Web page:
To be fair, I'm fairly certain MOST tournaments do have seeding for the reason that teams that performed better in the normal season, as it rewards those with better performances. Does finishing number one on the ladder mean nothing? Regardless of the race they choose to pick, I think its safe to say the person that wins the ladder will almost all of the time be better then whoever qualifies with the worst record.Denied? And what about the other people who might have to play either one of them in other rounds? Are they not being "denied" if we suddenly start seeding? Sorry, but that makes little sense to me: you're assuming performance which we are yet to measure.One of them is getting denied at least hundred euro they probably otherwise get.Seeding exists so that "the best" do not meet each other until later rounds. But we're not playing "the best" of the same against each other, we're playing "the best" of each race against each other, and the whole point of the KO tournament is to find out which of those is "the best". They're already seeded within their own race since they came top. To that end we basically have a whole bunch of #1 seeds. The ladder competition is really 16 individual competitions and the top 1 of each competition advances.Seeding in tournaments exist in many games for obvious reasons.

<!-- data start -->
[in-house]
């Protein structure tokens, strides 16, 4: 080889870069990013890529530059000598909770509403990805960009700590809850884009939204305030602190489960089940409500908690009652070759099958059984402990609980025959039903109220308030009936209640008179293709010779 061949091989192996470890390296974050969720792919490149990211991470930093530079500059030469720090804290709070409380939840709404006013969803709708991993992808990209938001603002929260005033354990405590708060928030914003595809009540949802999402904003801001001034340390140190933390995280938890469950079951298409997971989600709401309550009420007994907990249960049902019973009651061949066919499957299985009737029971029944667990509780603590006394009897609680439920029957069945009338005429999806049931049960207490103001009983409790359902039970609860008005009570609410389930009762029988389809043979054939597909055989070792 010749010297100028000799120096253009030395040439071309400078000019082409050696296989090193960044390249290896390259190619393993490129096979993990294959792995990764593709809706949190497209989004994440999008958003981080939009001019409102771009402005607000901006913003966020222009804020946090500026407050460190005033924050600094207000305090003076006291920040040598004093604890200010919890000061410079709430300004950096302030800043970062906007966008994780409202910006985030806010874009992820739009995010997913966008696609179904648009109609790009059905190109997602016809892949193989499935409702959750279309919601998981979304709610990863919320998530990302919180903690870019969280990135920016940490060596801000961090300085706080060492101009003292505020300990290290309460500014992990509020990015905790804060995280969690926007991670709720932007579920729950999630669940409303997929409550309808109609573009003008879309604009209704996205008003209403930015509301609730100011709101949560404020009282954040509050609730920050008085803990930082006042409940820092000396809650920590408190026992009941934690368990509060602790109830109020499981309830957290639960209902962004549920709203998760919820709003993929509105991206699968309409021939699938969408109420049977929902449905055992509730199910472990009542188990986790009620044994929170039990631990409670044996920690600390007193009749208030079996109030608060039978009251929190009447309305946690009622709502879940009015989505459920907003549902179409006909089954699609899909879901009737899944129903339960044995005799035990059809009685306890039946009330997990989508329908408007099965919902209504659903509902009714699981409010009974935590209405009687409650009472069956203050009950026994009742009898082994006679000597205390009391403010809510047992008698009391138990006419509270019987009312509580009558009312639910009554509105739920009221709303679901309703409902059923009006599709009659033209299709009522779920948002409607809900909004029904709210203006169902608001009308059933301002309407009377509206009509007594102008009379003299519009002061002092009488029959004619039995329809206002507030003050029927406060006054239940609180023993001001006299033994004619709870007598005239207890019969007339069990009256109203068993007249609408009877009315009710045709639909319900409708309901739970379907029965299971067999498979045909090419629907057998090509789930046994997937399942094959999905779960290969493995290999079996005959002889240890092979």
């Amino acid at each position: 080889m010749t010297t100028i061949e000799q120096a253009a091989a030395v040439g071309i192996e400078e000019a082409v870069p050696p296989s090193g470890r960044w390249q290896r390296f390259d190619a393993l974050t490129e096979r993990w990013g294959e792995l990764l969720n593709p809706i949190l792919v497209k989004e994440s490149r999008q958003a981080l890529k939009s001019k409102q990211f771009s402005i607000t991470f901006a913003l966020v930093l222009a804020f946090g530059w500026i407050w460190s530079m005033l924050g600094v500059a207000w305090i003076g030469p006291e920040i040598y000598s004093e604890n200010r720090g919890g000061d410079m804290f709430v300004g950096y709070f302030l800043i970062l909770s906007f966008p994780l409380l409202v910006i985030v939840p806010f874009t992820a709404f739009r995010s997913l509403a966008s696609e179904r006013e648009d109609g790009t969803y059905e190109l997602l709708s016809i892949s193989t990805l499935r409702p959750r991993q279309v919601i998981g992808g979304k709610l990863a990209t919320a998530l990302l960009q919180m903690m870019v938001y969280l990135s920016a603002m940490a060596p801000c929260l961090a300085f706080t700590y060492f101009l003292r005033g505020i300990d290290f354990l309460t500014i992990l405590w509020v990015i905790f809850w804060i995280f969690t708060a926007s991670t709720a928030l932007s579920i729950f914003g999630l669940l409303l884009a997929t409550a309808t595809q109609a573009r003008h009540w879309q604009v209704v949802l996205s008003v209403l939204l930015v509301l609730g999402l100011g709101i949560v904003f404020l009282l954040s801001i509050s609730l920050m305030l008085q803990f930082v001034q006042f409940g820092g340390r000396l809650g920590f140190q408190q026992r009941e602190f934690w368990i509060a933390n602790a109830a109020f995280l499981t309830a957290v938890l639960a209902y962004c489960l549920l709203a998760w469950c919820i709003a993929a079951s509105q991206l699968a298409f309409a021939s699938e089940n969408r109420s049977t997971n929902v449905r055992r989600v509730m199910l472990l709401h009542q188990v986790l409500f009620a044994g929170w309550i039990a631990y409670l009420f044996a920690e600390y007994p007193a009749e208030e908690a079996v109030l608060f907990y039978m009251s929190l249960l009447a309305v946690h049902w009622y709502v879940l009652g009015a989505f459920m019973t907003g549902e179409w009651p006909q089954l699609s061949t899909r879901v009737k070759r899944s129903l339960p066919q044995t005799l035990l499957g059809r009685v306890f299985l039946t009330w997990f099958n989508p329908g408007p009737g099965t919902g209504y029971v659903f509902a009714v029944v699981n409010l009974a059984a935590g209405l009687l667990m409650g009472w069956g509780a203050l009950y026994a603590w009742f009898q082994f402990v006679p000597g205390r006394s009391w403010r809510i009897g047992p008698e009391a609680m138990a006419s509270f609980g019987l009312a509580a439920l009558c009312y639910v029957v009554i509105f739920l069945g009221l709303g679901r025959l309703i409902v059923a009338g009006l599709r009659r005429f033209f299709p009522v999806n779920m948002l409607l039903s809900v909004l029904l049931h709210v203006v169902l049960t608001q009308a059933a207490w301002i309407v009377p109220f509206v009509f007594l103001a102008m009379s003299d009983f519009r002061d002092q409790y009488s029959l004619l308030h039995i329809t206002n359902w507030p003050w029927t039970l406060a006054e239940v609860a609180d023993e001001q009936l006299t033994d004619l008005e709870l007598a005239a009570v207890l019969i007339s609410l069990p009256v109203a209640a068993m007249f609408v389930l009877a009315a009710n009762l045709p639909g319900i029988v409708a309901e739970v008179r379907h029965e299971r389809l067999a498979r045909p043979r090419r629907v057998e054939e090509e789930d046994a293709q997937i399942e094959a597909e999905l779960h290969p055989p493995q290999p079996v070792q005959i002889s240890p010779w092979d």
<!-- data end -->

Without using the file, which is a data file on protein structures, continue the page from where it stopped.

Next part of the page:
There are plenty of examples of tournaments where there is no seeding (e.g. the FA cup).
Since these better players will be the ones that place higher on the ladder, seeding makes it less likely that the best players will have to face each other early on. Obviously you want the best players to be the ones who win the tourney. Seeding helps make that happen. Not seeding at all implies that how high you place in the ladder isn't indicative of skill at all; only how you stack up against others of your race. To me, that just doesn't seem like it is the case.